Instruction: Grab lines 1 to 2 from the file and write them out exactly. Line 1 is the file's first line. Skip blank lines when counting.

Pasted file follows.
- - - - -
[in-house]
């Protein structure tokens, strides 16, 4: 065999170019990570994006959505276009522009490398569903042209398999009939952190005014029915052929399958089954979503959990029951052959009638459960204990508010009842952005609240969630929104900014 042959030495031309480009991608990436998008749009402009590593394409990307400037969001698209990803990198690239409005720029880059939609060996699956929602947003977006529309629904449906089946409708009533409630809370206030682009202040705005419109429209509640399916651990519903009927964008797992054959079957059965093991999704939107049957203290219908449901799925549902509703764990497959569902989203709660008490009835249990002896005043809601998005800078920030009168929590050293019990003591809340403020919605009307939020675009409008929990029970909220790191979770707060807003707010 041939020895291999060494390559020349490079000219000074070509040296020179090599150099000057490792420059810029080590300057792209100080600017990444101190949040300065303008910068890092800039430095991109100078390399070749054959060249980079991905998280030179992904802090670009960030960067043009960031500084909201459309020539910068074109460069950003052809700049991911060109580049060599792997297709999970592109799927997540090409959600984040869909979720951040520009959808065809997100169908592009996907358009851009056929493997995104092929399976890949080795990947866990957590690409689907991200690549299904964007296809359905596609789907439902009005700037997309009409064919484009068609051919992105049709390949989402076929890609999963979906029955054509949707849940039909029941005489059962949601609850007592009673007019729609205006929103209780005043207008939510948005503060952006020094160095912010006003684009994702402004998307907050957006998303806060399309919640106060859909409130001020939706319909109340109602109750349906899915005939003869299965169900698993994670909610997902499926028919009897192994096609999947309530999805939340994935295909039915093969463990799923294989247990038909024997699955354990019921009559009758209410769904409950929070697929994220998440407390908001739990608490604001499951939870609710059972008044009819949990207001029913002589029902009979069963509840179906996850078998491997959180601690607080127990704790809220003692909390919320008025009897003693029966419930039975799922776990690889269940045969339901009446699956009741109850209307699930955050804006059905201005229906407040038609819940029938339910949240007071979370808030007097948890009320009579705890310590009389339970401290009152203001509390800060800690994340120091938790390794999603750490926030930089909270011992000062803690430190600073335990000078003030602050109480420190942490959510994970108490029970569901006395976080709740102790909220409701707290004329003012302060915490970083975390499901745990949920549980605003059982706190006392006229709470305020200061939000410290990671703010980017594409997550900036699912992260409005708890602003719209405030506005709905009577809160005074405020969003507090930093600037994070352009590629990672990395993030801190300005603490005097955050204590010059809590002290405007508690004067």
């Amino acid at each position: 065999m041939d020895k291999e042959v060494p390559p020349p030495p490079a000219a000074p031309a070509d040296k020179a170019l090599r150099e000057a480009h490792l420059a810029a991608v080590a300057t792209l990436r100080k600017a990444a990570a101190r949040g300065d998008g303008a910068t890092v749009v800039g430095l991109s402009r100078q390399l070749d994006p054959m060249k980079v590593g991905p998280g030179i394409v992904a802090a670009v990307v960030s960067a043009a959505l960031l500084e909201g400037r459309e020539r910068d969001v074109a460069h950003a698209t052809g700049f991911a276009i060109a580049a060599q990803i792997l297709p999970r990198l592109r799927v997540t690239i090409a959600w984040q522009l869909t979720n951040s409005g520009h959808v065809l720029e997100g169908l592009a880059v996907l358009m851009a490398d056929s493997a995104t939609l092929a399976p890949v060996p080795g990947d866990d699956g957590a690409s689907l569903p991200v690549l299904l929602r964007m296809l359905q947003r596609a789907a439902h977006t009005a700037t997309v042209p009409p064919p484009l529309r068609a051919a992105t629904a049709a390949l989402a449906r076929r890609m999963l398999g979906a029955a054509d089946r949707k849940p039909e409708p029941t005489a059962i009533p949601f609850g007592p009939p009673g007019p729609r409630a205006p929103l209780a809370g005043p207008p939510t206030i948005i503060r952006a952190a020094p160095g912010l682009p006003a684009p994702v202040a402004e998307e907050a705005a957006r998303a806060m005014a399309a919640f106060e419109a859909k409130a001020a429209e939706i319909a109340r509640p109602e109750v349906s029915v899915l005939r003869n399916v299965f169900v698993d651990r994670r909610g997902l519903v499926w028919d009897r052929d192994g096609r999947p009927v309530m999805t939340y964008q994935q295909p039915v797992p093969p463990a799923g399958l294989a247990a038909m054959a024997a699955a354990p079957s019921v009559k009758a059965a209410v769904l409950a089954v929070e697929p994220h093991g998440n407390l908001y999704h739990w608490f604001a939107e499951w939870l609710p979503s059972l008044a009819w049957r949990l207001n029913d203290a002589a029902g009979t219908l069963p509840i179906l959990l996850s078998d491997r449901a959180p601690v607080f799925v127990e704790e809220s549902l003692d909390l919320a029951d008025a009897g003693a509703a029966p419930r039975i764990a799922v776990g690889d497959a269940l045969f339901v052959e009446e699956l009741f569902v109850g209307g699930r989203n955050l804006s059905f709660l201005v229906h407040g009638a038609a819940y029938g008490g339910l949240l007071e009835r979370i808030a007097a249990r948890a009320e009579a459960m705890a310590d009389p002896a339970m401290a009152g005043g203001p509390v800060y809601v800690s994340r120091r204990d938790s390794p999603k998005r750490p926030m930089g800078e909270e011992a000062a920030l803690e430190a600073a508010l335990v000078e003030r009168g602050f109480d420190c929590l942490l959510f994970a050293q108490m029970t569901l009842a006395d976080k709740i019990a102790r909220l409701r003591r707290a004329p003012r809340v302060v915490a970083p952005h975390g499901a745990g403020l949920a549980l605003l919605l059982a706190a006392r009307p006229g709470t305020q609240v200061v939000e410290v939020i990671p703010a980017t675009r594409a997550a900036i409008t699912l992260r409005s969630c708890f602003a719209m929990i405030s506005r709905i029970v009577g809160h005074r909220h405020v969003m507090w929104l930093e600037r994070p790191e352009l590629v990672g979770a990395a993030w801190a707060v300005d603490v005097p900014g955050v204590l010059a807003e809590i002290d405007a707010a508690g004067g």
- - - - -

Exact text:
[in-house]
């Protein structure tokens, strides 16, 4: 065999170019990570994006959505276009522009490398569903042209398999009939952190005014029915052929399958089954979503959990029951052959009638459960204990508010009842952005609240969630929104900014 042959030495031309480009991608990436998008749009402009590593394409990307400037969001698209990803990198690239409005720029880059939609060996699956929602947003977006529309629904449906089946409708009533409630809370206030682009202040705005419109429209509640399916651990519903009927964008797992054959079957059965093991999704939107049957203290219908449901799925549902509703764990497959569902989203709660008490009835249990002896005043809601998005800078920030009168929590050293019990003591809340403020919605009307939020675009409008929990029970909220790191979770707060807003707010 041939020895291999060494390559020349490079000219000074070509040296020179090599150099000057490792420059810029080590300057792209100080600017990444101190949040300065303008910068890092800039430095991109100078390399070749054959060249980079991905998280030179992904802090670009960030960067043009960031500084909201459309020539910068074109460069950003052809700049991911060109580049060599792997297709999970592109799927997540090409959600984040869909979720951040520009959808065809997100169908592009996907358009851009056929493997995104092929399976890949080795990947866990957590690409689907991200690549299904964007296809359905596609789907439902009005700037997309009409064919484009068609051919992105049709390949989402076929890609999963979906029955054509949707849940039909029941005489059962949601609850007592009673007019729609205006929103209780005043207008939510948005503060952006020094160095912010006003684009994702402004998307907050957006998303806060399309919640106060859909409130001020939706319909109340109602109750349906899915005939003869299965169900698993994670909610997902499926028919009897192994096609999947309530999805939340994935295909039915093969463990799923294989247990038909024997699955354990019921009559009758209410769904409950929070697929994220998440407390908001739990608490604001499951939870609710059972008044009819949990207001029913002589029902009979069963509840179906996850078998491997959180601690607080127990704790809220003692909390919320008025009897003693029966419930039975799922776990690889269940045969339901009446699956009741109850209307699930955050804006059905201005229906407040038609819940029938339910949240007071979370808030007097948890009320009579705890310590009389339970401290009152203001509390800060800690994340120091938790390794999603750490926030930089909270011992000062803690430190600073335990000078003030602050109480420190942490959510994970108490029970569901006395976080709740102790909220409701707290004329003012302060915490970083975390499901745990949920549980605003059982706190006392006229709470305020200061939000410290990671703010980017594409997550900036699912992260409005708890602003719209405030506005709905009577809160005074405020969003507090930093600037994070352009590629990672990395993030801190300005603490005097955050204590010059809590002290405007508690004067």